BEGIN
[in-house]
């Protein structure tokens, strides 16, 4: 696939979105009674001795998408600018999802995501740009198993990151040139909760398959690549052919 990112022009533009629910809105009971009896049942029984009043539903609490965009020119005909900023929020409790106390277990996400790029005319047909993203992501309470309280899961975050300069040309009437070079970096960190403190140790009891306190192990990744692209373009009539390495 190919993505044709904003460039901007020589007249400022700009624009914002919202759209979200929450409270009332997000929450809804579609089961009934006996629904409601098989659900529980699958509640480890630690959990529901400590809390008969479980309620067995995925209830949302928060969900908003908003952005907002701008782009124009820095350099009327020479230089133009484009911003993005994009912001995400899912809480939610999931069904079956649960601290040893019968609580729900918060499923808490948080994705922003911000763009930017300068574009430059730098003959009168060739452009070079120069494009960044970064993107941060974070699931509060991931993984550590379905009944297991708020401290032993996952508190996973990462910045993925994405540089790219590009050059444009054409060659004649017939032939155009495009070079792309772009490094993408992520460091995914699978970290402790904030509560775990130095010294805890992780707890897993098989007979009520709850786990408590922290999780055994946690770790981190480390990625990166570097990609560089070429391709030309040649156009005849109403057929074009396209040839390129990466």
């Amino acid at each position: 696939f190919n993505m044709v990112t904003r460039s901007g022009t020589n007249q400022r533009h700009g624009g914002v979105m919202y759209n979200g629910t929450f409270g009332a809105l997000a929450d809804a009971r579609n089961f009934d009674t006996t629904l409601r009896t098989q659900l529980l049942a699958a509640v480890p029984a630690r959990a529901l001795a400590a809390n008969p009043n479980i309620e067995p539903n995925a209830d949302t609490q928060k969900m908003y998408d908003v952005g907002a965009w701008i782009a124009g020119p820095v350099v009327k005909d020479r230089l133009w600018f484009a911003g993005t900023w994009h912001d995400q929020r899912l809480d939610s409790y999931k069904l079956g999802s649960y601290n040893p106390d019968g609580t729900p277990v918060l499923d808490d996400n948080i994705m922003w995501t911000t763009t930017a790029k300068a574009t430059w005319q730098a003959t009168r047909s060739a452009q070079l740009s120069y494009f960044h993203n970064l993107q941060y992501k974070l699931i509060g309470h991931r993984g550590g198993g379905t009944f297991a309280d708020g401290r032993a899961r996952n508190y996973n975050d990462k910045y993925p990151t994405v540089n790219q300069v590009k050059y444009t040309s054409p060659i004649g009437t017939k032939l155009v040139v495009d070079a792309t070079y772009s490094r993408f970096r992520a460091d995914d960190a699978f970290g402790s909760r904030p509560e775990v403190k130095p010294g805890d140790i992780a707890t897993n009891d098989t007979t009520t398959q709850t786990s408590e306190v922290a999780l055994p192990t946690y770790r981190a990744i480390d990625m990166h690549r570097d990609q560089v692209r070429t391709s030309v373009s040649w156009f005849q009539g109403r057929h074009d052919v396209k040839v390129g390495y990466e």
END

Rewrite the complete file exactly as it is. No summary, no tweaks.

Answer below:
[in-house]
């Protein structure tokens, strides 16, 4: 696939979105009674001795998408600018999802995501740009198993990151040139909760398959690549052919 990112022009533009629910809105009971009896049942029984009043539903609490965009020119005909900023929020409790106390277990996400790029005319047909993203992501309470309280899961975050300069040309009437070079970096960190403190140790009891306190192990990744692209373009009539390495 190919993505044709904003460039901007020589007249400022700009624009914002919202759209979200929450409270009332997000929450809804579609089961009934006996629904409601098989659900529980699958509640480890630690959990529901400590809390008969479980309620067995995925209830949302928060969900908003908003952005907002701008782009124009820095350099009327020479230089133009484009911003993005994009912001995400899912809480939610999931069904079956649960601290040893019968609580729900918060499923808490948080994705922003911000763009930017300068574009430059730098003959009168060739452009070079120069494009960044970064993107941060974070699931509060991931993984550590379905009944297991708020401290032993996952508190996973990462910045993925994405540089790219590009050059444009054409060659004649017939032939155009495009070079792309772009490094993408992520460091995914699978970290402790904030509560775990130095010294805890992780707890897993098989007979009520709850786990408590922290999780055994946690770790981190480390990625990166570097990609560089070429391709030309040649156009005849109403057929074009396209040839390129990466």
């Amino acid at each position: 696939f190919n993505m044709v990112t904003r460039s901007g022009t020589n007249q400022r533009h700009g624009g914002v979105m919202y759209n979200g629910t929450f409270g009332a809105l997000a929450d809804a009971r579609n089961f009934d009674t006996t629904l409601r009896t098989q659900l529980l049942a699958a509640v480890p029984a630690r959990a529901l001795a400590a809390n008969p009043n479980i309620e067995p539903n995925a209830d949302t609490q928060k969900m908003y998408d908003v952005g907002a965009w701008i782009a124009g020119p820095v350099v009327k005909d020479r230089l133009w600018f484009a911003g993005t900023w994009h912001d995400q929020r899912l809480d939610s409790y999931k069904l079956g999802s649960y601290n040893p106390d019968g609580t729900p277990v918060l499923d808490d996400n948080i994705m922003w995501t911000t763009t930017a790029k300068a574009t430059w005319q730098a003959t009168r047909s060739a452009q070079l740009s120069y494009f960044h993203n970064l993107q941060y992501k974070l699931i509060g309470h991931r993984g550590g198993g379905t009944f297991a309280d708020g401290r032993a899961r996952n508190y996973n975050d990462k910045y993925p990151t994405v540089n790219q300069v590009k050059y444009t040309s054409p060659i004649g009437t017939k032939l155009v040139v495009d070079a792309t070079y772009s490094r993408f970096r992520a460091d995914d960190a699978f970290g402790s909760r904030p509560e775990v403190k130095p010294g805890d140790i992780a707890t897993n009891d098989t007979t009520t398959q709850t786990s408590e306190v922290a999780l055994p192990t946690y770790r981190a990744i480390d990625m990166h690549r570097d990609q560089v692209r070429t391709s030309v373009s040649w156009f005849q009539g109403r057929h074009d052919v396209k040839v390129g390495y990466e």